LOS ANGELES —
As Donald Trump makes his thank-you tour of states that voted for him, other parts of the country are gearing up to do battle with his administration.
Three of the most populous, urban and ethnically diverse states — California, New York and Illinois — voted heavily for Hillary Clinton and are at odds with the incoming administration on such issues as immigration, health care, climate change, abortion rights and gun control.
In Massachusetts, a state Clinton won by more than 25 percentage points, Democratic Attorney General Maura Healey has threatened to sue if the incoming administration carries out Trump campaign promises she contends are unconstitutional. The incoming top law enforcement official in California has hinted at a similar approach.
"If you want to take on a forward-leaning state that is prepared to defend its rights and interests, then come at us," Representative Xavier Becerra said just hours after he was appointed California's attorney general by Governor Jerry Brown.
Nothing has stirred more anxiety in the states that voted for Clinton than Trump's statements on immigration. During the campaign, he pledged to deport millions of people in the country illegally and bar Muslims from entering. In Ohio last week, on the first stop in his thank-you tour, Trump reiterated his intent to build "a great wall" along the Mexican border.
On Monday, the California Legislature returned for the first time since the election and passed a resolution urging the Trump administration not to pursue mass deportations. An estimated 2.4 million Californians are immigrants in the U.S. illegally.
Democrats, who hold supermajorities in both houses in California, also announced legislation that would provide lawyers to those in deportation proceedings and train criminal defense attorneys to advise clients on the immigration consequences of their cases.
Assembly Speaker Anthony Rendon said the intent is to put a "firewall" around Californians.
"If you want to get to them, you have to go through us," he said.
In New York, Mayor Bill de Blasio is also pushing back. He said he and Trump talked about immigrants in the country illegally and "exclusionary policies" involving Muslims, among other issues.
"I reiterated to the president-elect that I would be open-minded as we continue substantive discussions, but I would also be vigilant," said de Blasio, a Democrat.
Letter from mayors
In Chicago, the nation's third-largest city and a Democratic stronghold, Mayor Rahm Emanuel announced $1 million would be made available to help people fight deportation.
On Wednesday, Emanuel emerged from a meeting with Trump saying he had presented the president-elect with a letter from 14 mayors asking him not to scrap an Obama administration policy that protects people who entered the country illegally as children from deportation. Trump's tough talk during the campaign led to concerns that he would end the policy and deport them.
"We are clear as mayors that these are dreamers who are seeking the American Dream, and we should embrace them rather than do a bait-and-switch," Emanuel said after the meeting in New York.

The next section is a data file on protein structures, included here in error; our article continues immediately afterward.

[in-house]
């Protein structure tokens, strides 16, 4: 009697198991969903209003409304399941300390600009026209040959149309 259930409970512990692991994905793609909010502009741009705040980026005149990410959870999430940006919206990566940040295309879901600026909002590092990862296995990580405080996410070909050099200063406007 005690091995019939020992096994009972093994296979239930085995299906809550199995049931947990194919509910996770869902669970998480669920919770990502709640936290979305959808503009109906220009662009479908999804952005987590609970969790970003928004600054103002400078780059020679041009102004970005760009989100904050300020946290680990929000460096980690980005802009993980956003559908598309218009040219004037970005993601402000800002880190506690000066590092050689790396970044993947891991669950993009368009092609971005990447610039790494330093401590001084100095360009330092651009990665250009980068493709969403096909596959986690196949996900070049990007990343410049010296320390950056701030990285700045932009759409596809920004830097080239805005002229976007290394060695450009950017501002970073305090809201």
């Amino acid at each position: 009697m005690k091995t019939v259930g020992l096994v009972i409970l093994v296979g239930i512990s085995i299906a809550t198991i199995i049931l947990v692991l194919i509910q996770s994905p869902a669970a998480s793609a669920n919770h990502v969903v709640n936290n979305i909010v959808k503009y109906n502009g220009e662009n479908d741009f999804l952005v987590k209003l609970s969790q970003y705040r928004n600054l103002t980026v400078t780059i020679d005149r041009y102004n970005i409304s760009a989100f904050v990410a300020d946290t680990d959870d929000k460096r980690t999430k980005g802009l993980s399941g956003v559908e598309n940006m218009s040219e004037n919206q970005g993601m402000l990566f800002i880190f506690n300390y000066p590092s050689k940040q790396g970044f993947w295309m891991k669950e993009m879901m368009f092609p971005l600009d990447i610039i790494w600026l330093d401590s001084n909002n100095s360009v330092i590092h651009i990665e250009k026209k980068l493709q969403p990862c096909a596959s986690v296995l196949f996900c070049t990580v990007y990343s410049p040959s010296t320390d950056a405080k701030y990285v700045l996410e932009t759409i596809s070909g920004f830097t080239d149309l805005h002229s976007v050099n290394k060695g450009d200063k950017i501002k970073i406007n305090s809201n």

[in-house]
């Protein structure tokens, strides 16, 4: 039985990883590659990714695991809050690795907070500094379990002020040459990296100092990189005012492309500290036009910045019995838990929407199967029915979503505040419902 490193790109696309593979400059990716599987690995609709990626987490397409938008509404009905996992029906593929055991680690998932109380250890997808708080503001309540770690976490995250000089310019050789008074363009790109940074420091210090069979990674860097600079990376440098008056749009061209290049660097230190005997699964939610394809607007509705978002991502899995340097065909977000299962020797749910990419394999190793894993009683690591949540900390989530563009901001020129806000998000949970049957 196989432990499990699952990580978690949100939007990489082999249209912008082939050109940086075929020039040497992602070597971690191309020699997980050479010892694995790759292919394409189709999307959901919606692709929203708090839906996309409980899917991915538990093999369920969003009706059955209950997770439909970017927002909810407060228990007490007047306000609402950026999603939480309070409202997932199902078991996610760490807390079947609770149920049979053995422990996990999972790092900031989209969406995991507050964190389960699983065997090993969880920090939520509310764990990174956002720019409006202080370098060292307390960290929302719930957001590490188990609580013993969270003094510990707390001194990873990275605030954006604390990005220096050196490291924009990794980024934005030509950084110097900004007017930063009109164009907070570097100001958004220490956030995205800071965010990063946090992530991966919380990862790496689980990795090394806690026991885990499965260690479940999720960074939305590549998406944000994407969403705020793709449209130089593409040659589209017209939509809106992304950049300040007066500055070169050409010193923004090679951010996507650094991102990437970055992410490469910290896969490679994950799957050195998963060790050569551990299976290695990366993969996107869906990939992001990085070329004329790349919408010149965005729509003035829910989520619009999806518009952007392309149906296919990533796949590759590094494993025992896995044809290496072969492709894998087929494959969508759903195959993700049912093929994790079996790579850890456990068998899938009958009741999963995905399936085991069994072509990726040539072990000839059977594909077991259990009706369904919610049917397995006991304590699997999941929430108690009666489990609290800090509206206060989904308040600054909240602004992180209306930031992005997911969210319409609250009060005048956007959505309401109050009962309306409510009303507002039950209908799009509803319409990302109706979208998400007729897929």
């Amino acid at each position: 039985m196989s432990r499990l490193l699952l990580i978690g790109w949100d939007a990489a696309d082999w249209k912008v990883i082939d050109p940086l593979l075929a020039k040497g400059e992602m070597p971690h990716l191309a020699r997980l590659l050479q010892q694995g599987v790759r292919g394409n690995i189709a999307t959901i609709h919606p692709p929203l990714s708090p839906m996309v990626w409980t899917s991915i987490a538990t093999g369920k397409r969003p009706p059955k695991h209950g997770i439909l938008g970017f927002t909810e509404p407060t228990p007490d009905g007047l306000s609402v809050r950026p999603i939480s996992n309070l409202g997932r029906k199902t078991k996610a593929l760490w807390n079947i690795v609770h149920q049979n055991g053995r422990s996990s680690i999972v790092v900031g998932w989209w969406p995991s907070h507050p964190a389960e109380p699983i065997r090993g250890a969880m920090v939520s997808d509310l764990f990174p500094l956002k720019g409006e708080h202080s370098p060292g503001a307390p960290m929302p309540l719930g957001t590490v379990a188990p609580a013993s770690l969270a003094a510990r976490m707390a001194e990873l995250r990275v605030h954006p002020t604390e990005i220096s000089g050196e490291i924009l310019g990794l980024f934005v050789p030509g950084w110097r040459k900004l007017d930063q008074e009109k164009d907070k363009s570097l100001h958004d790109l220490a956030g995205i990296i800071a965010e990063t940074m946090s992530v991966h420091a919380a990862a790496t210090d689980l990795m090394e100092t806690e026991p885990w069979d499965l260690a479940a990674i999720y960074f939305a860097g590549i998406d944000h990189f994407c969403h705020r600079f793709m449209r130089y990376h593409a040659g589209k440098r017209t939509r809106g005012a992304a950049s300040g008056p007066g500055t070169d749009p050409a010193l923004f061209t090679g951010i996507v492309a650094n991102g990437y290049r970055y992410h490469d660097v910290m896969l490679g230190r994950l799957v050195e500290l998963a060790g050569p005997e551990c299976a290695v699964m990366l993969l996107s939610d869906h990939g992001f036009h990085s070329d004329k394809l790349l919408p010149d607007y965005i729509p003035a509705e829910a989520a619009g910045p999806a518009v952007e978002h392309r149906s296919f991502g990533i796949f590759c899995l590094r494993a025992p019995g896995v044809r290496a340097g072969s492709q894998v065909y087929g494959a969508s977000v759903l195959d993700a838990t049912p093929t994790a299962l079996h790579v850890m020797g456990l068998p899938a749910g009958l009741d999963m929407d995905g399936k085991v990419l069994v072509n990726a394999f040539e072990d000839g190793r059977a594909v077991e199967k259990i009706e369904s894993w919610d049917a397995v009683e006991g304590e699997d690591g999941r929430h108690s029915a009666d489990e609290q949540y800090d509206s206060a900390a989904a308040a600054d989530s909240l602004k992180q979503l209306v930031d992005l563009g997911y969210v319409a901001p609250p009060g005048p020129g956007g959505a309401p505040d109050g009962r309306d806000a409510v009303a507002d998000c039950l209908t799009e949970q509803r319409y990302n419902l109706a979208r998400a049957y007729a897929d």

In an interview with Time magazine, which named him its "Person of the Year" this week, Trump appeared to soften his stance. He said he would "work something out" to help those who were brought to the U.S. illegally as children, though he offered no details.
In Rhode Island, Providence Mayor Jorge Elorza has pledged to do whatever the city can to protect residents from being deported for civil immigration violations.
Democrats in California, where Clinton defeated Trump by nearly 4.2 million votes, are especially riled by Trump's presidency. Party leaders said many of the state's priorities of recent years, including its pioneering laws to fight global warming and its efforts to greatly expand health care, are threatened.
California was the first state to embrace the Affordable Care Act and has the largest population of beneficiaries. Trump's threats to repeal and replace the federal health care law could strip coverage for hundreds of thousands of people, Rendon warned.
Agreement on infrastructure?
On his "USA Thank You Tour" — a series of rallies in favorable states that presidential historians say is unprecedented for a president-elect — Trump has mentioned one issue on which there might be broad agreement. Political leaders in Democratic-learning states and cities are encouraged by his proposal to spend $1 trillion on infrastructure.
New York, for example, is looking for billions in federal help to rebuild highways, modernize New York City's subways and construct a new rail tunnel under the Hudson River. Democratic Senator Charles Schumer, the incoming Senate minority leader, said the first 100 days of a Trump administration "could provide us with a real shot at fixing New York's aging sewers, roads and bridges."
Los Angeles Mayor Eric Garcetti spoke with Trump after the election and described him as "very supportive of our efforts to invest in infrastructure." Downtown Los Angeles is undergoing a building boom, while the region known for gridlocked freeways is expanding rail systems.
Garcetti, a Democrat, said he was not concerned that Trump would favor Republican states with money for building and construction.
"He comes from a blue city in a blue state, and more importantly than politics, he comes from a place where people depend on the subway and depend on public transportation to reduce traffic and pollution. So he gets that," the mayor said.